Extraordinary Courts (People's courts) to be restricted

Edit: final phase 2 wording:

Extraordinary Courts

i) Extraordinary courts shall not be allowed. Except for extradition to another jurisdiction in accordance with the law and this Constitution, no person may be removed from the jurisdiction of the Supreme Court of the United Kingdom or the relevant senior courts of England and Wales, Scotland or Northern Ireland.

ii) Courts for particular fields of law may be established only by a law.


Grabbing an idea from German basic law. 

People's Courts of all kinds shall be curtailed in both scope and power. No court that is not part of the constitutional judicial system shall issue a binding judgement nor issue a judgement which is in conflict with the law. Any such court found to be acting in this way could be disbanded and any individuals involved prohibited from participation in future in any such exercise, by order of a judge. 

Contractual arbitration would be explicitly excluded from this provision.

The practical outcome of this would be to severely curtail the ability of religious courts (Sharia, Beth din, Ecclesiastical courts) to make decisions which come into conflict with the law. If members of such groups want to use them to provide guidance that's fine, but they should not be allowed to make any judgement binding. 

This is most definitely not an attempt to be controversial, by the way. There is a lot of misunderstanding about the role and scope of such courts and the vast majority stay well within the law. However, it would address a lot if the concerns people have about religious courts generally. 

edited on Apr 18, 2015 by Daniel Gaunt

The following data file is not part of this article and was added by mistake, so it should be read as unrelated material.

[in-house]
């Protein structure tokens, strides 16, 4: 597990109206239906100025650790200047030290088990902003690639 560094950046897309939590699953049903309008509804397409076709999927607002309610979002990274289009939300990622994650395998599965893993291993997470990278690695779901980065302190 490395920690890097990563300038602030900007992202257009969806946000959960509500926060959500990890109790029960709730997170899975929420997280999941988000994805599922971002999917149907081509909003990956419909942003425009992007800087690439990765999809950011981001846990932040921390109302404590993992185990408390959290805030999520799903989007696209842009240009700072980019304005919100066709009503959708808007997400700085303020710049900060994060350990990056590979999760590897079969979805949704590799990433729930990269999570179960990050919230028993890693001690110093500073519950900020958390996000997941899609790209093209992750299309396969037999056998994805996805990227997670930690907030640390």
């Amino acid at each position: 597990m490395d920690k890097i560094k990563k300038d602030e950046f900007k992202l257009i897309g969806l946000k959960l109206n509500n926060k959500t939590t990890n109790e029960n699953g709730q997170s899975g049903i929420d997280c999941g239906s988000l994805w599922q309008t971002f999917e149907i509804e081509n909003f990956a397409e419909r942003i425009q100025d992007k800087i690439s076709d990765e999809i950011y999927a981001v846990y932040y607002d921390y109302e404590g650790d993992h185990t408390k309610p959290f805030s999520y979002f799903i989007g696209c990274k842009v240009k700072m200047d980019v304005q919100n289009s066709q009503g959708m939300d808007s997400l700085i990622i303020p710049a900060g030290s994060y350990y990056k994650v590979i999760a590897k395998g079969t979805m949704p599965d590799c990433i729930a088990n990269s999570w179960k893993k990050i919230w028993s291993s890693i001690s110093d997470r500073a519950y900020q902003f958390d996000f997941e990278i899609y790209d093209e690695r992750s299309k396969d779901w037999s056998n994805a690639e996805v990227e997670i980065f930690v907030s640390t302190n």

Emma McNulty Apr 11, 2015

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Tom Austin Apr 12, 2015

Yes Ian, the Law of the land should assert itself at all times and in all places. [Which begs the question of why 'contract law' should be excluded?]

Rob G Apr 12, 2015

I think in civil law, there's a general feeling that where people can resolve issues themselves, that's better for everyone. A common framework is provided for everyone, but if they believe their needs are better served with a different arrangement, why should they be precluded from agreeing that? Only where there's deemed to be an overriding community interest in a single framework should that be imposed - e.g., in determining who is and is not married, the welfare of children, etc. Or when there's a clear disparity of bargaining power between the parties, so an "agreement" is not genuinely freely entered into by both parties...

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Tom Austin Apr 12, 2015

Yes Rob, I'll concede readily to the reality of 'arbitration', and the future introduction of 'online' conflict resolution. Nevertheless, the Court should stand ready to resolve 'intractabilities'.

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Rob G Apr 18, 2015

Does (i) not prevent extradition? Is that really what this was meant to be about?

Daniel Gaunt Apr 18, 2015

You're right, and that wasn't the intention! Have amended it to reflect.